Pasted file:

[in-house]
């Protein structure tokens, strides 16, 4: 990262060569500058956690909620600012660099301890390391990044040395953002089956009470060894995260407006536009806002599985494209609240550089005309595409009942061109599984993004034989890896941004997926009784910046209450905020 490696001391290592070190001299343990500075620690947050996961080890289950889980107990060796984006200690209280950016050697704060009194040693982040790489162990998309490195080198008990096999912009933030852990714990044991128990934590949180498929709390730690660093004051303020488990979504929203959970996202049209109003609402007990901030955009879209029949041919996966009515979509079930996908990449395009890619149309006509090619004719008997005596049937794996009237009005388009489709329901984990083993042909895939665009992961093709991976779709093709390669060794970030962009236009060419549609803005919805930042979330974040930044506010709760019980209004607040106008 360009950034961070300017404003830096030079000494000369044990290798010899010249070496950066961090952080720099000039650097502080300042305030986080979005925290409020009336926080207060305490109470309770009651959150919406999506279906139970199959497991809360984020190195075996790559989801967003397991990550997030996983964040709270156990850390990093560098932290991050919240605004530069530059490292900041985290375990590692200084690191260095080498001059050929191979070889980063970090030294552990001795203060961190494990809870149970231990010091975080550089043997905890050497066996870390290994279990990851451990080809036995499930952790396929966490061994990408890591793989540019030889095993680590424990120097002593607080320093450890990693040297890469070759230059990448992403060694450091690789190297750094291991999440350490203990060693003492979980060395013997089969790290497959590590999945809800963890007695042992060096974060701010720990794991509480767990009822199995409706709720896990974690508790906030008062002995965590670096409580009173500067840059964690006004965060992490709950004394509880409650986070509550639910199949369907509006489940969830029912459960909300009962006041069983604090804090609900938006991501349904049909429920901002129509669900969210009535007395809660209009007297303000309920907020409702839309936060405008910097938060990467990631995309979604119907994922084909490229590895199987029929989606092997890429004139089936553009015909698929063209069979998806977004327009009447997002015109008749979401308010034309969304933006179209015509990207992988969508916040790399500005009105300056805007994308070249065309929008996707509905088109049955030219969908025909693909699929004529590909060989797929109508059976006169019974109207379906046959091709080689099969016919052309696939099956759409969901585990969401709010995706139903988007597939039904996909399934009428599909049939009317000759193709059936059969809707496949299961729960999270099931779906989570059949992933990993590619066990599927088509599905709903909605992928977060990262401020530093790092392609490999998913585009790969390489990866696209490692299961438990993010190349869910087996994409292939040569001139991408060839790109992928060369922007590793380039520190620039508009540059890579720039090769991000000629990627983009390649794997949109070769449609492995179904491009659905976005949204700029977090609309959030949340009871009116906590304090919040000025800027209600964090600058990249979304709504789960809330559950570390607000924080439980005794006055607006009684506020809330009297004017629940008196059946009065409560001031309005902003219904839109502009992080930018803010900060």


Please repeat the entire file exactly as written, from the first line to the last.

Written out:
[in-house]
């Protein structure tokens, strides 16, 4: 990262060569500058956690909620600012660099301890390391990044040395953002089956009470060894995260407006536009806002599985494209609240550089005309595409009942061109599984993004034989890896941004997926009784910046209450905020 490696001391290592070190001299343990500075620690947050996961080890289950889980107990060796984006200690209280950016050697704060009194040693982040790489162990998309490195080198008990096999912009933030852990714990044991128990934590949180498929709390730690660093004051303020488990979504929203959970996202049209109003609402007990901030955009879209029949041919996966009515979509079930996908990449395009890619149309006509090619004719008997005596049937794996009237009005388009489709329901984990083993042909895939665009992961093709991976779709093709390669060794970030962009236009060419549609803005919805930042979330974040930044506010709760019980209004607040106008 360009950034961070300017404003830096030079000494000369044990290798010899010249070496950066961090952080720099000039650097502080300042305030986080979005925290409020009336926080207060305490109470309770009651959150919406999506279906139970199959497991809360984020190195075996790559989801967003397991990550997030996983964040709270156990850390990093560098932290991050919240605004530069530059490292900041985290375990590692200084690191260095080498001059050929191979070889980063970090030294552990001795203060961190494990809870149970231990010091975080550089043997905890050497066996870390290994279990990851451990080809036995499930952790396929966490061994990408890591793989540019030889095993680590424990120097002593607080320093450890990693040297890469070759230059990448992403060694450091690789190297750094291991999440350490203990060693003492979980060395013997089969790290497959590590999945809800963890007695042992060096974060701010720990794991509480767990009822199995409706709720896990974690508790906030008062002995965590670096409580009173500067840059964690006004965060992490709950004394509880409650986070509550639910199949369907509006489940969830029912459960909300009962006041069983604090804090609900938006991501349904049909429920901002129509669900969210009535007395809660209009007297303000309920907020409702839309936060405008910097938060990467990631995309979604119907994922084909490229590895199987029929989606092997890429004139089936553009015909698929063209069979998806977004327009009447997002015109008749979401308010034309969304933006179209015509990207992988969508916040790399500005009105300056805007994308070249065309929008996707509905088109049955030219969908025909693909699929004529590909060989797929109508059976006169019974109207379906046959091709080689099969016919052309696939099956759409969901585990969401709010995706139903988007597939039904996909399934009428599909049939009317000759193709059936059969809707496949299961729960999270099931779906989570059949992933990993590619066990599927088509599905709903909605992928977060990262401020530093790092392609490999998913585009790969390489990866696209490692299961438990993010190349869910087996994409292939040569001139991408060839790109992928060369922007590793380039520190620039508009540059890579720039090769991000000629990627983009390649794997949109070769449609492995179904491009659905976005949204700029977090609309959030949340009871009116906590304090919040000025800027209600964090600058990249979304709504789960809330559950570390607000924080439980005794006055607006009684506020809330009297004017629940008196059946009065409560001031309005902003219904839109502009992080930018803010900060």